"Bring a bit of spring indoors
by gathering branches of flowering deciduous shrubs and trees and
forcing them to bloom or leaf out early in your home," said Susan
When temperatures rise
above freezing in late January and February, Grupp suggests
selecting and cutting branches that have many plump buds.
"Cut a few more branches than you
expect to use because some may not absorb water satisfactorily,"
said Grupp. "Use a sharp blade, and take care not to disfigure the
shrub or tree."
Grupp recommends using pruning
shears or a sharp knife to carefully split the cut end 1 to 4
inches. Place the cut branches in a container of warm water and
re-cut 1 inch from the base of the stem.
"This will help prevent air from
entering the stem through the cut end, blocking water uptake," she
explained. "Remove any buds and twigs that will be under water."
[to top of second column in
The container should be placed in a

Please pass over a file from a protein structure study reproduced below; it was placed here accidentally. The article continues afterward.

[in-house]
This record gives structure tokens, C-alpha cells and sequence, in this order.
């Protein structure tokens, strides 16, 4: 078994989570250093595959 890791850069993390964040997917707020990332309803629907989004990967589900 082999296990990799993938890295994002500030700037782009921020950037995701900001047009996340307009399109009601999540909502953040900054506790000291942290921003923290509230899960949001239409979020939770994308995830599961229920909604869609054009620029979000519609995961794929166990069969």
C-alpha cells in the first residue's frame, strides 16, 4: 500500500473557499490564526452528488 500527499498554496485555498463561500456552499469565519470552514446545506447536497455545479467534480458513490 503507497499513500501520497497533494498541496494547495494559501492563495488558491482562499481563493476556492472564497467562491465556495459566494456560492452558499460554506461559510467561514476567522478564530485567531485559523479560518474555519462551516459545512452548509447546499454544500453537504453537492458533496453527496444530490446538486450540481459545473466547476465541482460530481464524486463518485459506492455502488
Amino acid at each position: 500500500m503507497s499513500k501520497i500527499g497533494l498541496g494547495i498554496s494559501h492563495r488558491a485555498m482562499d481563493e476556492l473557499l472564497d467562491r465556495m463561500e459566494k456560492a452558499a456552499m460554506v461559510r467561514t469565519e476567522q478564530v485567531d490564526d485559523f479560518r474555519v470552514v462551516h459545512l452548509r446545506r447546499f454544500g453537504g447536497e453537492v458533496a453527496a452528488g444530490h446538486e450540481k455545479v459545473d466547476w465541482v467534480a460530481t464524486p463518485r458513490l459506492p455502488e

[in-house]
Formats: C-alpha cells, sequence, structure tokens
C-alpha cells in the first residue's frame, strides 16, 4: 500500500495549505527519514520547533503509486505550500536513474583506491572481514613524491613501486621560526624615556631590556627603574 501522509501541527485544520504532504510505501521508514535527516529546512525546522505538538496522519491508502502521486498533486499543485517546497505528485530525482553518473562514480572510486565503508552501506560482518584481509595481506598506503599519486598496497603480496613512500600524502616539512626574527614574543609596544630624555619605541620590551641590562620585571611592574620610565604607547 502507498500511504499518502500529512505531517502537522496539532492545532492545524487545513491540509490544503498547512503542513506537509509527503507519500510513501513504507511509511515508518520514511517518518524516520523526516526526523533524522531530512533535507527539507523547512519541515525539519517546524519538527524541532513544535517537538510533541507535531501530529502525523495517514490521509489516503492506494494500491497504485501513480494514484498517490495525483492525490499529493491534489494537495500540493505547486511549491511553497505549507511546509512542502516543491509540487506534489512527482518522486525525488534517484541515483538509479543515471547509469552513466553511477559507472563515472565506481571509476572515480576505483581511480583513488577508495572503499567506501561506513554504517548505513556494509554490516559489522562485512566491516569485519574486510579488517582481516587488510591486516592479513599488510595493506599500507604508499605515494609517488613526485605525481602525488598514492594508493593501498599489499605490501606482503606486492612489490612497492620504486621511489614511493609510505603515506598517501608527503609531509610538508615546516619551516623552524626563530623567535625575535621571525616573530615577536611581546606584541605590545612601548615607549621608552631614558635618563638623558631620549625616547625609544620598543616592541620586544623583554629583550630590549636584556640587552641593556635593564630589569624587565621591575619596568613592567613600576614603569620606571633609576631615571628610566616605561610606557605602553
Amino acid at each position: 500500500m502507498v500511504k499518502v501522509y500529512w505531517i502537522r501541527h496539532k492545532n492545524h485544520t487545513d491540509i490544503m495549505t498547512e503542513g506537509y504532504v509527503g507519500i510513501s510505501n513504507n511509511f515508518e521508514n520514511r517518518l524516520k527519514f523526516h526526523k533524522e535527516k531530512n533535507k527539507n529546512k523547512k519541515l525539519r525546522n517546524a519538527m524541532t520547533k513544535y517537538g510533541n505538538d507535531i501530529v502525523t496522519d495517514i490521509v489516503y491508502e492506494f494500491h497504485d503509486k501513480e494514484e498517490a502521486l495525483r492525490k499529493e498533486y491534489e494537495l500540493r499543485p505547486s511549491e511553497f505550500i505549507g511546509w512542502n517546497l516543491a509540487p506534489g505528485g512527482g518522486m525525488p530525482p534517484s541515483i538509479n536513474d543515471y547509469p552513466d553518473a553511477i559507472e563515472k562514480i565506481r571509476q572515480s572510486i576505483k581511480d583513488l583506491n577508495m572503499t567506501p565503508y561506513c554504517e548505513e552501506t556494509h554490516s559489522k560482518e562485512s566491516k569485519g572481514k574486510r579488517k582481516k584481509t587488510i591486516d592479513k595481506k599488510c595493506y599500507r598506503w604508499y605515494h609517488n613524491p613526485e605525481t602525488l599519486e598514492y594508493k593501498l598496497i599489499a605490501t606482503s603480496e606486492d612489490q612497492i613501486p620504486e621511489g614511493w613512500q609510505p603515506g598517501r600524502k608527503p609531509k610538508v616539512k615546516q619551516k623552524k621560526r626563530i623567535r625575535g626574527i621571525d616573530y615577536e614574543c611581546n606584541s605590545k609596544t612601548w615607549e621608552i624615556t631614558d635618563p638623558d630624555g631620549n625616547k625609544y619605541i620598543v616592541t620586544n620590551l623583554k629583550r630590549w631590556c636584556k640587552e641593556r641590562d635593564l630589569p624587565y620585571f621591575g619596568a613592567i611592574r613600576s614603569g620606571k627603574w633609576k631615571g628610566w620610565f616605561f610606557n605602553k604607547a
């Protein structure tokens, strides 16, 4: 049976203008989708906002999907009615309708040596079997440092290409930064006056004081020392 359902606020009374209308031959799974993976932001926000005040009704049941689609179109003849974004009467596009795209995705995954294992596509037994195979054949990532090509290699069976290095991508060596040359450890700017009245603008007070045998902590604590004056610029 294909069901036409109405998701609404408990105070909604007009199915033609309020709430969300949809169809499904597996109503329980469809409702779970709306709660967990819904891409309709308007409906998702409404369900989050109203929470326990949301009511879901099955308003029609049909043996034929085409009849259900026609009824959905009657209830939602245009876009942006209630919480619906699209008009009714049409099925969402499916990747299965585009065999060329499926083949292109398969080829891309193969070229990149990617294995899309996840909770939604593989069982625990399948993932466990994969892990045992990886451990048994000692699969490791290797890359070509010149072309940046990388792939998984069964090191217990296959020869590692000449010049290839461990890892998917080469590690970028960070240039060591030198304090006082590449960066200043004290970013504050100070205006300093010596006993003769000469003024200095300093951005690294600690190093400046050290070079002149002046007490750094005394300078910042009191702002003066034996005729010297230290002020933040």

warm room, 60 to 70 degrees F, and the water changed every few days.
A floral preservative may be added to the container water to help
"It may take one to eight weeks for
the blossoms to open," she said. "The closer to their natural bloom
time that you cut the branches, the sooner they will open."
Grupp recommended several plants
available in gardens or for purchase in branch form from local
florists. They are redbud, Japanese or flowering quince, flowering
dogwood, vernal witch hazel, hawthorn, forsythia, honeysuckle,
saucer magnolia, star magnolia, apple and crab apple, flowering
almond, cherry, and plum, European pussy willow, spirea, lilac, and
[University of Illinois news